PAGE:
Hydrogen Racer is ready to race Porsches and Lambos, but what’s the point?

Students from TU Delft have shown a prototype powered by a hydrogen fuel cell with a top speed of over 300 km/h, the “Forze IX” is ready to take on Porsches and Lamborghinis ICE in a race of on the Zandvoort circuit in the Netherlands. But, winning or losing – does it matter?

Before responding to that burn, “Yes?” question, let’s give these TU Delft students a victory lap for what they’ve achieved. From a pure performance standpoint, the Forze IX is an incredible machine, capable of sustained triple-digit speeds, fantastic cornering feats and enough braking force to blow out your skull.

On top of that, there’s a smart cooling system in place that keeps temperatures and pressures in check. This is absolutely essential considering that the driver is sitting on four tanks carrying 700 atmospheres (really) of pressurized hydrogen, each.

To put it simply: there are no small emergencies at 700 bar.

“We want to keep challenging ourselves,” says Coen Tonnaer, program director and team leader. “The Forze IX will have a peak output of around 800 hp. Some of this power is generated by fuel cells, but we also have an additional supercapacitor energy storage system that can give the car a huge power boost. There is a lot of performance inside this vehicle.

The previous iteration of the Forze IX (the Forze VIII, natch), was based on a 2017 carbon fiber LMP3 monocoque chassis. the Assen circuit without benefiting from the “supercapacitor” of the IX to increase its power.

Forze VIII in Assen, courtesy of TU Delft.

You can watch the official Forze IX reveal from TU Delft students (which includes a number of interesting explanations and cutaways) from around 24 minutes, below. We will come back to answer the question “So what?” after.

So what?

It is perhaps telling that the Forze hydrogen racing car project is sponsored by fossil fuel giant, Shell. Hydrogen critics – and even mainstream trade magazines like Forbes – have suggested that the oft-promised hydrogen economy is little more than a fossil fuel spin, a last ditch effort by oil giants. to keep their massive, billion-dollar infrastructure relevant in a world filled with giant wind turbines and increasingly efficient batteries.

From a motorsport point of view, hydrogen offers certain advantages to a pure BEV – mainly in the context of 24 hours of Daytona or 12 hours of Sebring-style endurance racing, where precious minutes should be spent in the stands either by recharging the car batteries. That seems like a pretty narrow use case, though, and one that the motorsport R&D crucible could serve better through the accelerated development of liquid-cooled charging cables like those being developed by Ford and Purdue, which might be able to recharge an F-150 Lightning in less than five minutes, or even faster and safer battery swap technology.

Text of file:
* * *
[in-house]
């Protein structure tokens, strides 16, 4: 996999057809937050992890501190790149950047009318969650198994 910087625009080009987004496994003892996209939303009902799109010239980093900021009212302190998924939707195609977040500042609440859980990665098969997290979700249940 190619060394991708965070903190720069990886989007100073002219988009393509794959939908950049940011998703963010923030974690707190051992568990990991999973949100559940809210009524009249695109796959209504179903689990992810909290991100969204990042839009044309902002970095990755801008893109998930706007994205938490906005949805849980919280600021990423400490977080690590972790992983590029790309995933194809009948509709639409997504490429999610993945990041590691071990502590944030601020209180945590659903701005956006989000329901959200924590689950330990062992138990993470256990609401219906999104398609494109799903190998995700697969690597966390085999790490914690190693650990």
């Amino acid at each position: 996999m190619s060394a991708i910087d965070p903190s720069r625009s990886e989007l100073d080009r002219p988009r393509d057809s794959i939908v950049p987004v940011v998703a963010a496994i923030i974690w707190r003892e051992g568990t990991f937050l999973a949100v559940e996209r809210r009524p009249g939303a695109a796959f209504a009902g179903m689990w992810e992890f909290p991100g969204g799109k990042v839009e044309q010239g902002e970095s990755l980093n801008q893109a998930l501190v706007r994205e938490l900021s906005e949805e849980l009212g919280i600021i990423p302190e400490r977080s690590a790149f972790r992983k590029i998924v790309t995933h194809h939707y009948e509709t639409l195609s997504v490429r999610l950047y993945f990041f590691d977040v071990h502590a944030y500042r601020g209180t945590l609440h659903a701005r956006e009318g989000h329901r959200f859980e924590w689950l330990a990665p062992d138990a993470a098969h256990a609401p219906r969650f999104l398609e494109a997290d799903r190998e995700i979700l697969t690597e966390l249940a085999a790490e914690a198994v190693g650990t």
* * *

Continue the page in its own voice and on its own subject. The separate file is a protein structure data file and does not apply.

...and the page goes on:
Either way, the added risk to other riders and fans on the track caused by the seven hundred bar (over 10,000 psi) storage tanks aboard this hydrogen racer hardly seems worth the hassle. a ‘pro-hydrogen’ marketing mission to benefit Shell – especially when Shell’s biggest rival, BP, seems to have been pleasantly surprised by the relative profitability of charging electric vehicles compared to filling ICE cars with hydrogen. petrol!

Electrek’s Grasp

The desire to clean up motorsport is hugely important to racing fans in general, and to racing fans trying to convince ICE holdouts of the benefits of electric vehicles in particular. That’s why series like Formula E and the upcoming Airspeeder and E1 electric powerboat races are so important. Shell understands this, it seems, which is why they’re putting energy into an HFC project that specifically highlights one of the technology’s advantages over BEVs: faster filling.

Everything else that makes this hydrogen fuel cell racer (and, let’s face it, everyone else) the capable performance machine that it is might as well be there if the terrifying 10,000 psi Hindenburg hydrogen tanks have been replaced by much safer batteries.

Speaking of which, there’s one tech at work in the Forze IX that’s really interesting: the car’s supercapacitor. Sometimes called an “ultracapacitor” or “high energy capacitor”, a supercapacitor, like a battery, stores and releases electricity. Unlike a battery, which stores its energy in chemicals and ions, supercapacitors store electricity in a static state – like the static electricity that zaps you when you walk across the living room carpet to turn on a lamp – allowing to release a lot of energy in much less time than a conventional battery.

It’s not much use this, or, of course. Not when a Tesla Model S Plaid can already blast 60mph faster than most people would ever need or want – but what if you wanted to create an all-electric drag racing series? Wait here, I have an idea to pitch to the Formula E guys…

spring | Images: TU Delft.

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